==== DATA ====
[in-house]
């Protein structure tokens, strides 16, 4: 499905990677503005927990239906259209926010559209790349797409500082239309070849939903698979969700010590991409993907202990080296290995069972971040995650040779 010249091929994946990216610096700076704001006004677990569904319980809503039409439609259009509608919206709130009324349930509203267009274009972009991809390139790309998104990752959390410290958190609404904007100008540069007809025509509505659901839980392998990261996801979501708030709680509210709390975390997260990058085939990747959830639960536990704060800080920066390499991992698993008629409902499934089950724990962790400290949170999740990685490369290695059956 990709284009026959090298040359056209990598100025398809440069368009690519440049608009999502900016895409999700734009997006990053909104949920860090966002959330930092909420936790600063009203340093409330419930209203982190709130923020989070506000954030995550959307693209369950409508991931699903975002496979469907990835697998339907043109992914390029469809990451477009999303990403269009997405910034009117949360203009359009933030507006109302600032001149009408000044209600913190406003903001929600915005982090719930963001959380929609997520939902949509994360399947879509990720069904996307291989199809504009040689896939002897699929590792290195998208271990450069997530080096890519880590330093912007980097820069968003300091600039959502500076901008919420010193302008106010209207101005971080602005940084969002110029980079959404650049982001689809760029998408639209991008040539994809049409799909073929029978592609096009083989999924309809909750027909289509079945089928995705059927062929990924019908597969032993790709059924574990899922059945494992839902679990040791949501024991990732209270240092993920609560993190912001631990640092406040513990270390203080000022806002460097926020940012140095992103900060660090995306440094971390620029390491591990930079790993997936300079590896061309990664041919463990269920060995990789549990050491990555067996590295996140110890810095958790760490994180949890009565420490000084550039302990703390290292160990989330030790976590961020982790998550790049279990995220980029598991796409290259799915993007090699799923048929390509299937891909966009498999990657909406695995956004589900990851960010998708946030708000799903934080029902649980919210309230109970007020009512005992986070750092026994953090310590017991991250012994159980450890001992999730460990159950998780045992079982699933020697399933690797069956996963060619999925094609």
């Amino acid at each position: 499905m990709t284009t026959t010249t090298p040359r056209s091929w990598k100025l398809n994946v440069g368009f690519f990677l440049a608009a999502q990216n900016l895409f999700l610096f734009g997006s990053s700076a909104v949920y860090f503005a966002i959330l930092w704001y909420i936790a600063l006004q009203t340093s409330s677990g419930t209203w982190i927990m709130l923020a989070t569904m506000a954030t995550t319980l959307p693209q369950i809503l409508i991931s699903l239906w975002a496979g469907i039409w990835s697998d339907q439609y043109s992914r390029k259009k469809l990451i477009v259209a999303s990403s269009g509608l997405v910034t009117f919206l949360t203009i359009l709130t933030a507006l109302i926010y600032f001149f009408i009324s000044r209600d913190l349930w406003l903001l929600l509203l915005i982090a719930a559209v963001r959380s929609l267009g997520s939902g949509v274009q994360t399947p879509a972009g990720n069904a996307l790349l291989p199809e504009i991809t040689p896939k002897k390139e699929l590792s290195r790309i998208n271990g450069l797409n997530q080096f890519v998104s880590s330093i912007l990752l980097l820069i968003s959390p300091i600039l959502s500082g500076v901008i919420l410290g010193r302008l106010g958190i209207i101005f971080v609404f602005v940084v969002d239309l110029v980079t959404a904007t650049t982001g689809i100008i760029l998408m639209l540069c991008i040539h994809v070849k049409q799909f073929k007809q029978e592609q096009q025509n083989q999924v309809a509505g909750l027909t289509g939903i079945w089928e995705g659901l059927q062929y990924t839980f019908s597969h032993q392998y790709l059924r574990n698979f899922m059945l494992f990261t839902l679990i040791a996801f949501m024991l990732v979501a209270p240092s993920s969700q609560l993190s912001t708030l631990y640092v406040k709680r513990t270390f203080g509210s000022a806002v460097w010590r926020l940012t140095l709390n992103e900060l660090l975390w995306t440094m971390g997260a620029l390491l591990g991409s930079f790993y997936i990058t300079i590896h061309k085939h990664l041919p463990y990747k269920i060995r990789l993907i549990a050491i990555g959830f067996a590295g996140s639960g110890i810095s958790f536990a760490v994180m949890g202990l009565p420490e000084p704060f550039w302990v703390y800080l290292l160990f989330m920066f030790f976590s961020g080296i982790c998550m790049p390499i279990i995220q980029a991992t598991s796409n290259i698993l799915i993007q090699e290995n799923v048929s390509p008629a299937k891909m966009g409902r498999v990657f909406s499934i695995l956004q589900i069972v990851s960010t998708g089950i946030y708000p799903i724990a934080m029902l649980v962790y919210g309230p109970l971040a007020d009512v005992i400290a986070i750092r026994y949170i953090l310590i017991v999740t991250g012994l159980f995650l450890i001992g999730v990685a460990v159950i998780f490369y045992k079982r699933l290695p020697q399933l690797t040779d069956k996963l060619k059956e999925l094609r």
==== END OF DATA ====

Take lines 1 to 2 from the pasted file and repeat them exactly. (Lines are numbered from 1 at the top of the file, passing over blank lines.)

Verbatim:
[in-house]
């Protein structure tokens, strides 16, 4: 499905990677503005927990239906259209926010559209790349797409500082239309070849939903698979969700010590991409993907202990080296290995069972971040995650040779 010249091929994946990216610096700076704001006004677990569904319980809503039409439609259009509608919206709130009324349930509203267009274009972009991809390139790309998104990752959390410290958190609404904007100008540069007809025509509505659901839980392998990261996801979501708030709680509210709390975390997260990058085939990747959830639960536990704060800080920066390499991992698993008629409902499934089950724990962790400290949170999740990685490369290695059956 990709284009026959090298040359056209990598100025398809440069368009690519440049608009999502900016895409999700734009997006990053909104949920860090966002959330930092909420936790600063009203340093409330419930209203982190709130923020989070506000954030995550959307693209369950409508991931699903975002496979469907990835697998339907043109992914390029469809990451477009999303990403269009997405910034009117949360203009359009933030507006109302600032001149009408000044209600913190406003903001929600915005982090719930963001959380929609997520939902949509994360399947879509990720069904996307291989199809504009040689896939002897699929590792290195998208271990450069997530080096890519880590330093912007980097820069968003300091600039959502500076901008919420010193302008106010209207101005971080602005940084969002110029980079959404650049982001689809760029998408639209991008040539994809049409799909073929029978592609096009083989999924309809909750027909289509079945089928995705059927062929990924019908597969032993790709059924574990899922059945494992839902679990040791949501024991990732209270240092993920609560993190912001631990640092406040513990270390203080000022806002460097926020940012140095992103900060660090995306440094971390620029390491591990930079790993997936300079590896061309990664041919463990269920060995990789549990050491990555067996590295996140110890810095958790760490994180949890009565420490000084550039302990703390290292160990989330030790976590961020982790998550790049279990995220980029598991796409290259799915993007090699799923048929390509299937891909966009498999990657909406695995956004589900990851960010998708946030708000799903934080029902649980919210309230109970007020009512005992986070750092026994953090310590017991991250012994159980450890001992999730460990159950998780045992079982699933020697399933690797069956996963060619999925094609």